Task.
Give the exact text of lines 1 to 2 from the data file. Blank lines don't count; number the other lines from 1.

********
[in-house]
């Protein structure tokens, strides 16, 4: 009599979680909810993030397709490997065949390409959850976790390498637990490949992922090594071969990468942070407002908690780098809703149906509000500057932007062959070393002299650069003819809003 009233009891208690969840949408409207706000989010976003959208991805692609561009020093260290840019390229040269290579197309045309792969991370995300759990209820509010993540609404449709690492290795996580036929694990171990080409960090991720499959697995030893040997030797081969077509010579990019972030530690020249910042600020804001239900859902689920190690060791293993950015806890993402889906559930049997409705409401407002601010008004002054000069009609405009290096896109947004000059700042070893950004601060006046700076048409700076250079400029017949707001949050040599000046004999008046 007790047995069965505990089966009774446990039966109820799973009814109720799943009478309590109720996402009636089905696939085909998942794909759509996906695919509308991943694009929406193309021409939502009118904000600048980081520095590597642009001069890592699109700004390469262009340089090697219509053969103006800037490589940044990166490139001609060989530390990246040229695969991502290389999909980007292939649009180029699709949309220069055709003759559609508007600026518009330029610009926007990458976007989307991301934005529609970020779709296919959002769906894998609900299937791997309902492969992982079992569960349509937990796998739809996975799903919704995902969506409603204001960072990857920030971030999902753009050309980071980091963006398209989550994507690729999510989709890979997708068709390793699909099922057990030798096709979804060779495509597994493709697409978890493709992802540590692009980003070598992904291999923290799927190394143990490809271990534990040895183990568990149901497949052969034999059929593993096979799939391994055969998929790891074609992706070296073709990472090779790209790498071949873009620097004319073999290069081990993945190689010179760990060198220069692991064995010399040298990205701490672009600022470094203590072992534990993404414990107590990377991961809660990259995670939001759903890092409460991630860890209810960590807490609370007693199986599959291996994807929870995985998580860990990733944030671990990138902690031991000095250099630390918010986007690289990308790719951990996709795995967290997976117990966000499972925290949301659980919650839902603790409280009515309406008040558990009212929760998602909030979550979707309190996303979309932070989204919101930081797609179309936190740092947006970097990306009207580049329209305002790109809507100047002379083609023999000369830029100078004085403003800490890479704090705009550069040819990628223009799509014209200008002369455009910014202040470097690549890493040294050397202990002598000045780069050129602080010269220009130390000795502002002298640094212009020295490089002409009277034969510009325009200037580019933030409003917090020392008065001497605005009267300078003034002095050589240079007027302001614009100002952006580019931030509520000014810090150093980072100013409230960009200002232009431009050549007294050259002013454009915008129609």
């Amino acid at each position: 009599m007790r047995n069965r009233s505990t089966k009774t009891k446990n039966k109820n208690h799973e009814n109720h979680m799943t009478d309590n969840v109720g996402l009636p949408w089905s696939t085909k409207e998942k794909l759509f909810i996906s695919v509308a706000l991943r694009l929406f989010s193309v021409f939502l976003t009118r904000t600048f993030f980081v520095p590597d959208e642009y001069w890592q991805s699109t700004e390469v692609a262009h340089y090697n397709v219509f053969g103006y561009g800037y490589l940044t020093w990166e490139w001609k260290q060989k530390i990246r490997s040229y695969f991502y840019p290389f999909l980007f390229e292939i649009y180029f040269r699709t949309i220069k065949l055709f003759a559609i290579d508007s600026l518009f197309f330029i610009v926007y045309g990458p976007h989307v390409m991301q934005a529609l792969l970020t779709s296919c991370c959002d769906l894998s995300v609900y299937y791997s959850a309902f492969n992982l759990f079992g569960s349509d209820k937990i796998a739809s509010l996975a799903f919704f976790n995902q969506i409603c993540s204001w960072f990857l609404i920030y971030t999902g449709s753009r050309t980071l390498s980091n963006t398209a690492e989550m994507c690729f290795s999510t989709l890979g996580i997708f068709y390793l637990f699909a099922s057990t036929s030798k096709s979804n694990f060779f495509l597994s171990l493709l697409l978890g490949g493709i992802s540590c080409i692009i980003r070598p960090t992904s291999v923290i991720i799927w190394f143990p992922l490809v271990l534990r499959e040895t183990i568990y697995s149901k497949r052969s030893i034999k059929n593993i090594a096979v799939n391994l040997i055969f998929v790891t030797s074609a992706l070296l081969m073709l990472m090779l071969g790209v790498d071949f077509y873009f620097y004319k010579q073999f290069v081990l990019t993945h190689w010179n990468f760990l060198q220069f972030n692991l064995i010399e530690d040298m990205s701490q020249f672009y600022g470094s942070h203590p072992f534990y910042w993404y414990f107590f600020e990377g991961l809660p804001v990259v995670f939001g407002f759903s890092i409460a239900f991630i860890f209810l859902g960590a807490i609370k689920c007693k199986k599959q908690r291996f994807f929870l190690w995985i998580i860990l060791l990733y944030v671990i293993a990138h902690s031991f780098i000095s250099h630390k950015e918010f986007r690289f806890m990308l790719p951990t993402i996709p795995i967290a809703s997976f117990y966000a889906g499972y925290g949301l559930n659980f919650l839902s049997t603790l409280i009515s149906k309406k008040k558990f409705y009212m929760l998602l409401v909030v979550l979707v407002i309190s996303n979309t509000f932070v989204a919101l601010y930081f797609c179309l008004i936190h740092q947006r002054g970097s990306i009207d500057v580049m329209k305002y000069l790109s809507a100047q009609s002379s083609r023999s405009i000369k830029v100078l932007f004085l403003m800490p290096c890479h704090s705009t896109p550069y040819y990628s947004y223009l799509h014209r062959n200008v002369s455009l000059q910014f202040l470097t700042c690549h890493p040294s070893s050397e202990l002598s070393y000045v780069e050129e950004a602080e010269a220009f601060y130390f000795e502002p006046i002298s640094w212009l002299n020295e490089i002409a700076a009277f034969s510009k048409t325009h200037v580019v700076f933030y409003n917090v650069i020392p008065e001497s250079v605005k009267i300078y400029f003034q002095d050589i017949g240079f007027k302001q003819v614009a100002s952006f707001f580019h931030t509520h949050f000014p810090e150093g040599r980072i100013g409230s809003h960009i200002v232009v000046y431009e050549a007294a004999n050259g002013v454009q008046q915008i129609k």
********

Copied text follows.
[in-house]
């Protein structure tokens, strides 16, 4: 009599979680909810993030397709490997065949390409959850976790390498637990490949992922090594071969990468942070407002908690780098809703149906509000500057932007062959070393002299650069003819809003 009233009891208690969840949408409207706000989010976003959208991805692609561009020093260290840019390229040269290579197309045309792969991370995300759990209820509010993540609404449709690492290795996580036929694990171990080409960090991720499959697995030893040997030797081969077509010579990019972030530690020249910042600020804001239900859902689920190690060791293993950015806890993402889906559930049997409705409401407002601010008004002054000069009609405009290096896109947004000059700042070893950004601060006046700076048409700076250079400029017949707001949050040599000046004999008046 007790047995069965505990089966009774446990039966109820799973009814109720799943009478309590109720996402009636089905696939085909998942794909759509996906695919509308991943694009929406193309021409939502009118904000600048980081520095590597642009001069890592699109700004390469262009340089090697219509053969103006800037490589940044990166490139001609060989530390990246040229695969991502290389999909980007292939649009180029699709949309220069055709003759559609508007600026518009330029610009926007990458976007989307991301934005529609970020779709296919959002769906894998609900299937791997309902492969992982079992569960349509937990796998739809996975799903919704995902969506409603204001960072990857920030971030999902753009050309980071980091963006398209989550994507690729999510989709890979997708068709390793699909099922057990030798096709979804060779495509597994493709697409978890493709992802540590692009980003070598992904291999923290799927190394143990490809271990534990040895183990568990149901497949052969034999059929593993096979799939391994055969998929790891074609992706070296073709990472090779790209790498071949873009620097004319073999290069081990993945190689010179760990060198220069692991064995010399040298990205701490672009600022470094203590072992534990993404414990107590990377991961809660990259995670939001759903890092409460991630860890209810960590807490609370007693199986599959291996994807929870995985998580860990990733944030671990990138902690031991000095250099630390918010986007690289990308790719951990996709795995967290997976117990966000499972925290949301659980919650839902603790409280009515309406008040558990009212929760998602909030979550979707309190996303979309932070989204919101930081797609179309936190740092947006970097990306009207580049329209305002790109809507100047002379083609023999000369830029100078004085403003800490890479704090705009550069040819990628223009799509014209200008002369455009910014202040470097690549890493040294050397202990002598000045780069050129602080010269220009130390000795502002002298640094212009020295490089002409009277034969510009325009200037580019933030409003917090020392008065001497605005009267300078003034002095050589240079007027302001614009100002952006580019931030509520000014810090150093980072100013409230960009200002232009431009050549007294050259002013454009915008129609």